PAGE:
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Changing attitudes in India: impact on property

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NICHOLAS FEARN

Over the next decade, India is poised to enter a new era of economic prosperity as a result of increasing consumer spend and digital technology. That is according to a new report by the World Economic Forum, which explores emerging markets, making up 40% of the global population.

Working with management consultancy Bain & Company, WEF surveyed 5,100 households in 30 Indian cities and towns. The research showed that, by 2030, Indians will be richer and possess a bigger appetite to spend. However, new technology-enabled business models will make their preferences more specific. What impact will this have on the built environment?

An advancing nation

Centuries of economic hardship for India seem to be coming to an end. By 2030, it is expected that 80% of households (140 million) will be classed as middle class, driving 75% of consumer Spending. According to the report, this demographic will spend 2-2.5 times more on essential categories such as housing and 3-4 times more on services like household care. Meanwhile, ownership of items such as washing machines, refrigerators, TVs and personal vehicles will grow by 20%.

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While Indians will continue to increase spending, greater access to online services will mean that their decisions are highly informed and specific. The WEF research suggests that “value-for-money brands” will be commonplace. Consumers will adopt services and products based on features and prices that are convenient to them.

Digitally savvy consumers

By 2030, more than 1bn Indian citizens will be connected to the internet, transforming the way they consume products and services.

The report identified 4 new models of consumption:

  • Sharing and rentals
  • Service aggregators
  • Subscriptions
  • Digitised services for wellbeing

As a result of these, the Indian household will transform dramatically over the coming years. Consumers will frequently rent furniture, clothes and other goods via online services. What’s more, affordable home service providers such as cleaning, washing, repairs and maintenance will rise in popularity – becoming a $100bn business opportunity.

Digitally influenced consumption will be widespread in 2030, with consumers making 40% of purchases through online platforms compared to 20-22% today. When it comes to spending, the report claims that connected consumers will purchase more products and services while less connected people adopt a more frugal attitude.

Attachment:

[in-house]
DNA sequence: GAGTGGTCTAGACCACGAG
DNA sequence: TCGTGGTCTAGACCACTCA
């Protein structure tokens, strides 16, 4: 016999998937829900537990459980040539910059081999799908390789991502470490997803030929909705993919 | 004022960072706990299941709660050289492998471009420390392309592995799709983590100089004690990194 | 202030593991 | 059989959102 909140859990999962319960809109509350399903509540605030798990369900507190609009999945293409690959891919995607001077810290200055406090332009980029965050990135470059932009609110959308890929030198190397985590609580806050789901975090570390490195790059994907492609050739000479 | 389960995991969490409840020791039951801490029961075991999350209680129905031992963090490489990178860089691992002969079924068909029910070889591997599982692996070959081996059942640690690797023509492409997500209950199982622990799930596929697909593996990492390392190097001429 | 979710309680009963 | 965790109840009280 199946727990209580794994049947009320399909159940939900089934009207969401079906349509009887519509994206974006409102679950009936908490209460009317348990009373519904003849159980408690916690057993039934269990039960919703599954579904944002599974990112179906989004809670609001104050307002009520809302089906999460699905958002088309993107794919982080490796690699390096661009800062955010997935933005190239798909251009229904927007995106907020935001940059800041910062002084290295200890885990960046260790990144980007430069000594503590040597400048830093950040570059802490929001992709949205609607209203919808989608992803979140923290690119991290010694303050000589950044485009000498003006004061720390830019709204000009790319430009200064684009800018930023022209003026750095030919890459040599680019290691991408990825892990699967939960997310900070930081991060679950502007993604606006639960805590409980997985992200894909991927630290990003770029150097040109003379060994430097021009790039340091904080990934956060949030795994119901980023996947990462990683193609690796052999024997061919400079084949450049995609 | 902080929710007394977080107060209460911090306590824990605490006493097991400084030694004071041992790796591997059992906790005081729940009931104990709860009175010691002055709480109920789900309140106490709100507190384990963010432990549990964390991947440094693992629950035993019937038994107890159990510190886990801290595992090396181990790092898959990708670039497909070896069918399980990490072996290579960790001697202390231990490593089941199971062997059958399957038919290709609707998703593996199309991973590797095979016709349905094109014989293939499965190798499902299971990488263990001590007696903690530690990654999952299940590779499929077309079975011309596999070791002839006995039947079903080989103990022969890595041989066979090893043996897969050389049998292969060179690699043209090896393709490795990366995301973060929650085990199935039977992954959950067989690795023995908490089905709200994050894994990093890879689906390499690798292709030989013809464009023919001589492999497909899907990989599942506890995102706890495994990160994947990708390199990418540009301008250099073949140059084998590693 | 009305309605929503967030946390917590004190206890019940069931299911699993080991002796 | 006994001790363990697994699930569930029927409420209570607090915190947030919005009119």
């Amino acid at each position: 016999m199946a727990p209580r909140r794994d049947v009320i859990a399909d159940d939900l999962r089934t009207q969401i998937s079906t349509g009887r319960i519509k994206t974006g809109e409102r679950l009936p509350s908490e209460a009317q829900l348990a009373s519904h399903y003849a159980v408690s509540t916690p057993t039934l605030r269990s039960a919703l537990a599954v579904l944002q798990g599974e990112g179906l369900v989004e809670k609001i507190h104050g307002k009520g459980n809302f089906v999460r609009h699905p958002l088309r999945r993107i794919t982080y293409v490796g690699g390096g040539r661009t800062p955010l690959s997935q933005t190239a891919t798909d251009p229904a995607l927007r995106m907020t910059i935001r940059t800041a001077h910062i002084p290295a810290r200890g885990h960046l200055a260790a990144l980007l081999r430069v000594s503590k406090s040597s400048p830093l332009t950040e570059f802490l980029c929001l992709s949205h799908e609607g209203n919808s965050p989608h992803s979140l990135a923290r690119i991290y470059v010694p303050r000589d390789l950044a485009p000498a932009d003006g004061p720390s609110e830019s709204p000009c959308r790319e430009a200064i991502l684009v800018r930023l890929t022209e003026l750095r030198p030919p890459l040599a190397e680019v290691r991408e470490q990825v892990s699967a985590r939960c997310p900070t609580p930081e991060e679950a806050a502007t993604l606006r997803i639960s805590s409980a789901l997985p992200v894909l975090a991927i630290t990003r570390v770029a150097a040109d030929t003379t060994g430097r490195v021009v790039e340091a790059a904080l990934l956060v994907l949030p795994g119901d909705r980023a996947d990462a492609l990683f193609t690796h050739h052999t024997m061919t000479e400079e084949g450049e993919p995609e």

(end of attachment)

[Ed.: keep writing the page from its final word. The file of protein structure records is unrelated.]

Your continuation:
Inclusion will be paramount

Although connected technology will be prevalent within Indian society, there will be a large proportion of consumers who are vernacular-speaking, rural and older. The report makes it clear that “innovative ways will be necessary to build a trustful relationship with these consumers”. The onus will be placed on voice-assisted purchase pathways, simple interfaces, communication through video content, and customer service through vernacular chatbots.

Traditionally, the rise of e-commerce has been attributed with the death of the brick-and-mortar retail store. But taking this changing demographic into account, there could be a unique opportunity for Indian retailers to transform their stores using Internet of Things sensors, video displays and other interactive technologies.

Eradicating the urban-rural divide

For centuries, India has been divided by its prosperous cities and poorly connected rural areas. Although the country’s top 40 cities will continue to flourish with a $1.5tn spending opportunity by 2030, towns could unlock $1.2tn of spend through improved infrastructure and organised retail systems.

Rural India AlleppeyJust like their urban peers, 240 million consumers living in rural households expect to lead similarly convenient and healthy lifestyles. They, too, want to leverage the opportunities offered by digital media, e-commerce and technology-enabled consumption.

However, rural areas will only witness change if governments and businesses transform existing infrastructure such as roads and power supplies. Statistics show that 30% of villages are without access to all-weather roads, while only 8% of Indian villages receive reliable electricity to all homes. There is also a real challenge around digital infrastructure. Despite the fact that large amounts of rural Indians want to adopt new technologies, just 18% can actually access the internet.

Transforming cities

India’s cities may be economic drivers, but they also have growth challenges. Residents not only face the stark reality of polluted air, dirty water and congested roads, but rising populations
are resulting in scarce housing.

These barriers, along with those experienced by rural areas, could result in the rise of large-scale infrastructure development projects such as smart cities; industrial corridors; road, rail and shipping hubs; and power initiatives.

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